There are many things you can do to improve your energy levels. Getting regular exercise and adequate sleep are two of the most important things you can do to boost your energy levels. Eating a healthy diet and managing stress can also help increase your energy levels. If these are not helping, you should definitely talk with your physician.
What do I do if I feel tired all the time?
If you're always tired, there are a few things you can do to help increase your energy levels. First, make sure that you're getting enough sleep each night. It's recommended that adults get at least seven hours of sleep per night. If you're not getting enough sleep, your energy levels will naturally be low. Secondly, eat a nutritious diet and avoid sugary foods and drinks. Eating healthy foods will give your body the fuel it needs to function correctly. Finally, exercise regularly. Exercise increases blood flow and helps to improve your overall fitness level. If you can follow these tips, you should start to see an improvement in your energy levels.
What causes fatigue?
Many different factors can contribute to feeling tired or having low energy levels. Some of the most common culprits for women include hormonal imbalances, nutrient deficiencies, and stress.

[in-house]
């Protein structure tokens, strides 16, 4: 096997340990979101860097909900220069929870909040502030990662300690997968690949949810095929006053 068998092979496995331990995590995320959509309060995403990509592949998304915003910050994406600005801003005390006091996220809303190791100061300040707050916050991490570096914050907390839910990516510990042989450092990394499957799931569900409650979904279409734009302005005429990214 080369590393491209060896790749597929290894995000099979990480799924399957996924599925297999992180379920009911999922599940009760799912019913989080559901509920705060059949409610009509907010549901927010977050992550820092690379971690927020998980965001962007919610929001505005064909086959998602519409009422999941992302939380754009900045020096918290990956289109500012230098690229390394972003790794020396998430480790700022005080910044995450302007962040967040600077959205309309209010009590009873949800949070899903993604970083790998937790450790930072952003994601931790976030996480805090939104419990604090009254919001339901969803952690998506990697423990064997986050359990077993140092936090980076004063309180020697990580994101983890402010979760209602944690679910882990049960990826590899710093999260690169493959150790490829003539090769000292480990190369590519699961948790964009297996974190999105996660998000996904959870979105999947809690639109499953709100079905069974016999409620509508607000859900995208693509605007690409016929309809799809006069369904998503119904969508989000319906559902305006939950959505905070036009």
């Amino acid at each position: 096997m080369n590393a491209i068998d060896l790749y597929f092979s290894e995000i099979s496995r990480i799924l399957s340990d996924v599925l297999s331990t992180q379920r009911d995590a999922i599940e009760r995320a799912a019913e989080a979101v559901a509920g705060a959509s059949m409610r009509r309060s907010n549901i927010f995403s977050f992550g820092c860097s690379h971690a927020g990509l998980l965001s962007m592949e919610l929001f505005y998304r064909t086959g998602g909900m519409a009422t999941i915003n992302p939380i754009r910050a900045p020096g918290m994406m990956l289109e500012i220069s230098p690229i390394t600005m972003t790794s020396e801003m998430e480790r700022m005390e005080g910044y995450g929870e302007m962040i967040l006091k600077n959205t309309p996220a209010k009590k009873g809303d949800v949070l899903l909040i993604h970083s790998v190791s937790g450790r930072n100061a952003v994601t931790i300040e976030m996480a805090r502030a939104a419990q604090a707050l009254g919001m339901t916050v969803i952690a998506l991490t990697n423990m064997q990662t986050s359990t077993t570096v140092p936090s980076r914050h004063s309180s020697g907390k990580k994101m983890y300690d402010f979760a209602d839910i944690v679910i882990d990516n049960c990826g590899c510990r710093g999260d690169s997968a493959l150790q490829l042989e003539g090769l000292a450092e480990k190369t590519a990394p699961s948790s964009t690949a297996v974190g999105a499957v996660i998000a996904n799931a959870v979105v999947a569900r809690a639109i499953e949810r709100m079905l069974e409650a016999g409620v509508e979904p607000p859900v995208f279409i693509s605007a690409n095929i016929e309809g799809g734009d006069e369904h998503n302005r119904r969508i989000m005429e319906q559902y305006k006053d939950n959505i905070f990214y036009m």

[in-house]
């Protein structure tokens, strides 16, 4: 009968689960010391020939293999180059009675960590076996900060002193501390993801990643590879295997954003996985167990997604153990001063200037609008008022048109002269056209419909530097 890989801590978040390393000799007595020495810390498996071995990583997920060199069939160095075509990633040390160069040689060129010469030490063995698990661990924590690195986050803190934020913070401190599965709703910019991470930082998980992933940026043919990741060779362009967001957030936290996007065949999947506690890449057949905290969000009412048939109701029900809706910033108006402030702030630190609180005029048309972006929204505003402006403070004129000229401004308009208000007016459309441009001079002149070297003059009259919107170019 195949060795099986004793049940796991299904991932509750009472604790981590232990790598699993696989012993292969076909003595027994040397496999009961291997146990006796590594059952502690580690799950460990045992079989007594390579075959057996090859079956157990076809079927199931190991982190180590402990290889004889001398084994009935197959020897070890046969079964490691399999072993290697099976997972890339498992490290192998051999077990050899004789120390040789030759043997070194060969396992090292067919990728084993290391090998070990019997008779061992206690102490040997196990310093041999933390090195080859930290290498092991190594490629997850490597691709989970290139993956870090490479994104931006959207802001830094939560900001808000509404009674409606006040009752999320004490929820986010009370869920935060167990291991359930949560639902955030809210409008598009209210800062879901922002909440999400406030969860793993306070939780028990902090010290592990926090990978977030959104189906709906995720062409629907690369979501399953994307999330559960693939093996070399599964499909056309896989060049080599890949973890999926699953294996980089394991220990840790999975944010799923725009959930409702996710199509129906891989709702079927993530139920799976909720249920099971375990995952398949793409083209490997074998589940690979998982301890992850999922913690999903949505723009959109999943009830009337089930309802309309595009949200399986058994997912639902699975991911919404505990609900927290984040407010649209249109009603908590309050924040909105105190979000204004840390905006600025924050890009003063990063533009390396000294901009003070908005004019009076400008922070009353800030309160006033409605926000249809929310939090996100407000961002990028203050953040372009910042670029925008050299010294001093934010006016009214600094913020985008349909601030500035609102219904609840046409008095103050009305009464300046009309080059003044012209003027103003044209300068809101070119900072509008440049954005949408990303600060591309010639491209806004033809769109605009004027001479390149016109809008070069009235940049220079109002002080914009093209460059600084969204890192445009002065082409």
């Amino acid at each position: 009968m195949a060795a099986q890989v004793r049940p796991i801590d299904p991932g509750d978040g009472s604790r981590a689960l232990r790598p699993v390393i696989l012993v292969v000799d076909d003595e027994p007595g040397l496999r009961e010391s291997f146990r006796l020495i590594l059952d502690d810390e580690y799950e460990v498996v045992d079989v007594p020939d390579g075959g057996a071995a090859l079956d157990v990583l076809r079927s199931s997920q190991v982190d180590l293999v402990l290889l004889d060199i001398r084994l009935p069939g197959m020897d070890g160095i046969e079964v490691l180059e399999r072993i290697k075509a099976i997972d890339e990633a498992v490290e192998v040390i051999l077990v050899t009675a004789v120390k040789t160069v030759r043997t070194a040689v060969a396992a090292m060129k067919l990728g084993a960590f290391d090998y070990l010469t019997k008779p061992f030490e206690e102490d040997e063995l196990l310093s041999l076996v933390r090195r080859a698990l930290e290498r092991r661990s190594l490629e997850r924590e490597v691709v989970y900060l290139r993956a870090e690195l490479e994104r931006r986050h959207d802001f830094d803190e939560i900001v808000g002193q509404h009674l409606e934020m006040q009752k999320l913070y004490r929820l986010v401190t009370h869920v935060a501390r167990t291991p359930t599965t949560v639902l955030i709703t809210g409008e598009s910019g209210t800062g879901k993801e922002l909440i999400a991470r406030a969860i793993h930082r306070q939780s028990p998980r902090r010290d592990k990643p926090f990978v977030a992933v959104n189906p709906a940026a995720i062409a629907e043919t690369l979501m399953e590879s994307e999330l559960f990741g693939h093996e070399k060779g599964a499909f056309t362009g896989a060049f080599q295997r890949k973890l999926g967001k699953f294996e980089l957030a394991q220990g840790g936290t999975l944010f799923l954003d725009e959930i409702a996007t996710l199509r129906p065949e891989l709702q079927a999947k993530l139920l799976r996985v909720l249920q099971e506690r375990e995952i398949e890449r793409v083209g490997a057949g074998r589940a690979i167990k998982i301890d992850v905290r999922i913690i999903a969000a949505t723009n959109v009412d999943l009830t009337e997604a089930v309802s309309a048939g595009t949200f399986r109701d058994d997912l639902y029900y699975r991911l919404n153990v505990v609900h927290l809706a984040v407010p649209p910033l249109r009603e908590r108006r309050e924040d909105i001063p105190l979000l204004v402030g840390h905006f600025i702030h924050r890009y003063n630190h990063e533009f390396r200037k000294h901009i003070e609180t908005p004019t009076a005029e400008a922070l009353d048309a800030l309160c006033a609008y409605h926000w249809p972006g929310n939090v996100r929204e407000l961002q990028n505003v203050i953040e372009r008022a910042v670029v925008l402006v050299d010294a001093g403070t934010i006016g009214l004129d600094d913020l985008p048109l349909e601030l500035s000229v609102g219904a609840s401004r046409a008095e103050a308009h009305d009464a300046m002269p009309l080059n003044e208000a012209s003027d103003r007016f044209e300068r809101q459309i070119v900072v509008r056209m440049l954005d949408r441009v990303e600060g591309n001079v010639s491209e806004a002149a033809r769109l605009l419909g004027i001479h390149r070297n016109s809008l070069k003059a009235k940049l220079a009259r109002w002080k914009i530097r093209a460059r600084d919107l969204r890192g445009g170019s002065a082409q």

Hormonal imbalances can have a significant impact on energy levels. Low thyroid hormone levels can also lead to fatigue and low energy levels. This may be due to an autoimmune condition like Hashimoto’s thyroiditis.
Nutrient deficiencies are another common cause of low energy levels in women, and iron is one nutrient that's particularly important for energy production. If you're not getting enough iron from your diet, your cells won’t be able to carry enough oxygen that’s needed to make energy..
Stress can also take a toll on your energy levels. When you're feeling stressed, your body releases the hormone cortisol. If you are producing excess cortisol due to different stressors, this can lead to inflammation and decreased production of sex hormones like progesterone.Chronic stress can lead to long-term fatigue and low energy levels.